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English 478 Lauri Dietz

Week Two

What is Learning?
From Ambrose, Susan, Bridges, Michael W., DiPIetro, Michele, Lovett, Marsha C., Norman, Marie K. (2010). How Learning Works: Seven Researched-based Principles for Smart Teaching. San Francisco, CA: Jossey-Bass.

In this book, we define learning as a process that leads to change, which occurs as a result of experience and increases the potential for improved performance and future learning (adapted from Mayer, 2002). There are three critical components to this definition:

What is Learning?
1. Learning is a process, not a product. However, because this process takes place in the mind, we can only infer that it has occurred from students’ products or performances. 2. Learning involves change in knowledge, beliefs, behaviors, or attitudes. This change unfolds over time; it is not fleeting but rather has a lasting impact on how students think or act. 3. Learning is not something done to students, but rather something students themselves do. It is the direct result of how students interpret and respond to their experiences— conscious and unconscious, past and present.

Seven Principles of Learning
1. Students’ prior knowledge can help or hinder learning.

Classroom Assessment Technique #1: Background Knowledge Probe
From Angelo and Cross (121-125) • Background Knowledge Probes are meant to help teachers determine the most effective starting point for a given lesson and the most appropriate level at which to begin instruction. • By sampling the students’ background knowledge before formal instruction on that topic begins, these probes also provide feedback on the range of preparation among students in a particular class. • For students, the Background Knowledge Probe focuses attention on the most important material to be studied, providing both a preview of what is to come and a review of what they already know about that topic.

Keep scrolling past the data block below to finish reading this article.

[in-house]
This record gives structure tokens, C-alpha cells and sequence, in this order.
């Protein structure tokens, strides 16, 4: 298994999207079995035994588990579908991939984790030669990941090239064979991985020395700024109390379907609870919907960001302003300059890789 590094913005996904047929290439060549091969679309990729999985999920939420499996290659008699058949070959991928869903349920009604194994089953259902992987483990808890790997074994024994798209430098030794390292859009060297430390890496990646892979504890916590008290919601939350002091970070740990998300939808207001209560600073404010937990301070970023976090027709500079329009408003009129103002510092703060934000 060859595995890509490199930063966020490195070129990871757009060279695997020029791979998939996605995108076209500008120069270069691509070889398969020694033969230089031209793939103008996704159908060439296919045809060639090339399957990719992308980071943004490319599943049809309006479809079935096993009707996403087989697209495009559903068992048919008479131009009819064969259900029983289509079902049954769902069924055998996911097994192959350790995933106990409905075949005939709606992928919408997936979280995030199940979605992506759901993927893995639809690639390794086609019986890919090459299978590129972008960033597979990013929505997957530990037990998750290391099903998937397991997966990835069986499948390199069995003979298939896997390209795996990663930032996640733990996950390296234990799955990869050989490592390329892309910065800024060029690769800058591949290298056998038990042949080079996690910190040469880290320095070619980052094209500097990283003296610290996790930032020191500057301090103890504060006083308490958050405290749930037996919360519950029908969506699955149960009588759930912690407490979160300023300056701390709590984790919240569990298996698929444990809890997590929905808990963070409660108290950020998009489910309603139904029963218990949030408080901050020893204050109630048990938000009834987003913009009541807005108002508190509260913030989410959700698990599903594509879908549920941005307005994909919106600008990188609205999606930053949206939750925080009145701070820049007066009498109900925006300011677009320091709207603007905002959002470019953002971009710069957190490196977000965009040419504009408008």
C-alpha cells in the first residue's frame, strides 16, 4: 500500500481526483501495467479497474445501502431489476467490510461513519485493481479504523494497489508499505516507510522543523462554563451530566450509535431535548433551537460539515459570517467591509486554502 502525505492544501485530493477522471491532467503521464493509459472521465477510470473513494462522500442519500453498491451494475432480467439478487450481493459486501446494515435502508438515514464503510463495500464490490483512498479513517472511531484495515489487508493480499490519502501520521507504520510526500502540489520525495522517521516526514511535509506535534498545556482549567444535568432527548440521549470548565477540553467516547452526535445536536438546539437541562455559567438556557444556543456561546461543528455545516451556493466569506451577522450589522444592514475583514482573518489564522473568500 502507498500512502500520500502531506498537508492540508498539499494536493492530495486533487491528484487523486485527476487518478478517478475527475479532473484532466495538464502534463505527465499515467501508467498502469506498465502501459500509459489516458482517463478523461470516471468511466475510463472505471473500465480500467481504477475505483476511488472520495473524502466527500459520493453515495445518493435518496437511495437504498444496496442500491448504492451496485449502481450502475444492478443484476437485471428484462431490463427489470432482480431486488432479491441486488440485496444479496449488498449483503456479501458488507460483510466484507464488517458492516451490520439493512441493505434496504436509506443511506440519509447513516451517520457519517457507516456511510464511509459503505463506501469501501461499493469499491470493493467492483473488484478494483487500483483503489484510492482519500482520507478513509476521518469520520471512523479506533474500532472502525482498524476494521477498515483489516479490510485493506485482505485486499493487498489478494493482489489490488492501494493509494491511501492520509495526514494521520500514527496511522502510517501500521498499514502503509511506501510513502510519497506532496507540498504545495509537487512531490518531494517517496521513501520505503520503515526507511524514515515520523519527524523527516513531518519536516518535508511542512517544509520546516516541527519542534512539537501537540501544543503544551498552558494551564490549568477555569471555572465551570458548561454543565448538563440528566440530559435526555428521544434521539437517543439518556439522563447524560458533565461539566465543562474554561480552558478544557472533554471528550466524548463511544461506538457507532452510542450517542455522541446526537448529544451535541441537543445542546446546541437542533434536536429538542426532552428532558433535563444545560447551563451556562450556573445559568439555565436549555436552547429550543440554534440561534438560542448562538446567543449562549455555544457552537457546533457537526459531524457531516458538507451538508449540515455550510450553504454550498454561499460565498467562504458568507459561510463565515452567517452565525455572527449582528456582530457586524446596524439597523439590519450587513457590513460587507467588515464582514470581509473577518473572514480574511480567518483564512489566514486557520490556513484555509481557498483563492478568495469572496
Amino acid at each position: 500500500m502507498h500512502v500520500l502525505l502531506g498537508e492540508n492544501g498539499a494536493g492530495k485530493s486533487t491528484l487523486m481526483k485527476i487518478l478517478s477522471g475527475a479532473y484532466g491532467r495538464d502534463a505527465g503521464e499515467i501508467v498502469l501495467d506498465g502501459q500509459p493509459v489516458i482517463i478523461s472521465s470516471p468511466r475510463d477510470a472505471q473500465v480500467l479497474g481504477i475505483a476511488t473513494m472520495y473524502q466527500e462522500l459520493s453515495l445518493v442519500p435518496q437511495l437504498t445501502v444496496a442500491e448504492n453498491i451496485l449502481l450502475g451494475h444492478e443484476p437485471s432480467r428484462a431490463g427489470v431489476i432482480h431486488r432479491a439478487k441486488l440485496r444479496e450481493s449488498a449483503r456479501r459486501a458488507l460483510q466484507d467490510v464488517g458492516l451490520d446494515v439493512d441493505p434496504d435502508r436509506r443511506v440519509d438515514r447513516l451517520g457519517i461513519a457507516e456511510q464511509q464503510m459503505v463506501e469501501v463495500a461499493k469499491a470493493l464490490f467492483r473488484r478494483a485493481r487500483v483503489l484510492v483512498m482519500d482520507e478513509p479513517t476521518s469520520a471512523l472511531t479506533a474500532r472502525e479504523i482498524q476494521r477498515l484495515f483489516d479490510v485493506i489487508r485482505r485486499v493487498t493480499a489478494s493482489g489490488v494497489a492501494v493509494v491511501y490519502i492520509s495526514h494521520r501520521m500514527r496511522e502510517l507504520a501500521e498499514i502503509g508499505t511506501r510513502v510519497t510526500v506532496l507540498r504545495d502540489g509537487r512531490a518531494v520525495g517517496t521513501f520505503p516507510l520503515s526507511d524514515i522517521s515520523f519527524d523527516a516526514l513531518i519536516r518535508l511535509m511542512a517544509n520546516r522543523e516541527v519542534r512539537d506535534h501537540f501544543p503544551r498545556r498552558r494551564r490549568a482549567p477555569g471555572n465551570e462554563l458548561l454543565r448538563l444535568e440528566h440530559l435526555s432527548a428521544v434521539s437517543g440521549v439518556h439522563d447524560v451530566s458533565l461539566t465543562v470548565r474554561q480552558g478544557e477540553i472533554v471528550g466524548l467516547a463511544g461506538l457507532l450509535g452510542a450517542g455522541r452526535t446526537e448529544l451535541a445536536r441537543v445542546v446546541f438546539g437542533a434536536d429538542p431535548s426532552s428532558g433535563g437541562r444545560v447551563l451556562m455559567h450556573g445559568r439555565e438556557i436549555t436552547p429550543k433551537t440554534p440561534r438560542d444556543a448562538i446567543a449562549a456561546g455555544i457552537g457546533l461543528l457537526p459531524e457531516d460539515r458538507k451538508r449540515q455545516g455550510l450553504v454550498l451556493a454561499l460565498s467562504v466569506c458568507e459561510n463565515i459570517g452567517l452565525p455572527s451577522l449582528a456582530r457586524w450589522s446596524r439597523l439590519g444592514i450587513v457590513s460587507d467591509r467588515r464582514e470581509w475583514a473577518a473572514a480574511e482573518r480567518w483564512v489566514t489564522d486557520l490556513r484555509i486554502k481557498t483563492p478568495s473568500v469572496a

Classroom Assessment Technique #3: Misconception/Preconception Check
From Angelo and Cross (132-137)

• The greatest obstacle to new learning often is not the student’s lack of prior knowledge but, rather, the existence of prior knowledge. • Because assessment activities such as this CAT identify misconceptions and preconceptions early on and help students explicitly recognize and understand them, students stand a much greater chance of learning new material correctly and integrating it into their “revised” and often “transformed” knowledge structures.

Results of Week One Background Knowledge Probe
Adverb (17/20)
– “Adverbs modify verbs” – “An adverb is a word that describes a verb” – “The adverb describes the degree of how a verb occurs”

Example sentences:
– – – – – – “She hit the ball lightly.” “I walked slowly to the train station.” Adverbs can modify the sentence as a whole (EG 144). “Eventually, I got out of bed.” Adverbs can modify adjectives (CMS 5.153). “The really giant boy.”

But, also remember…

Practice!
In pairs, take turns to: 1. Define adverb. 2. Create a sentence that models how to use an adverb. 3. Explain how the sentence exemplifies what an adverb is.

Results of Week One Background Knowledge Probe
Passive Voice (10/20) – “Passive verbs do not show a subject making an action but place the direct object before the subject.” – “Passive voice is when the subject is not the do-er of the verb or when the doer of the verb is unknown.” Example sentences – “It is said that passive voice is bad.” – “The beer was drunk by John.” – “The house got built by Daniel.” But, also remember… – “The passive voice is always formed by joining an inflected form of be (or, in colloquial usage, get) with the verb’s past participle” (CMS 5.115). – Sometimes the be-verb or the agent isn’t named {the advice [that was] given} (CMS 5.115).

Practice!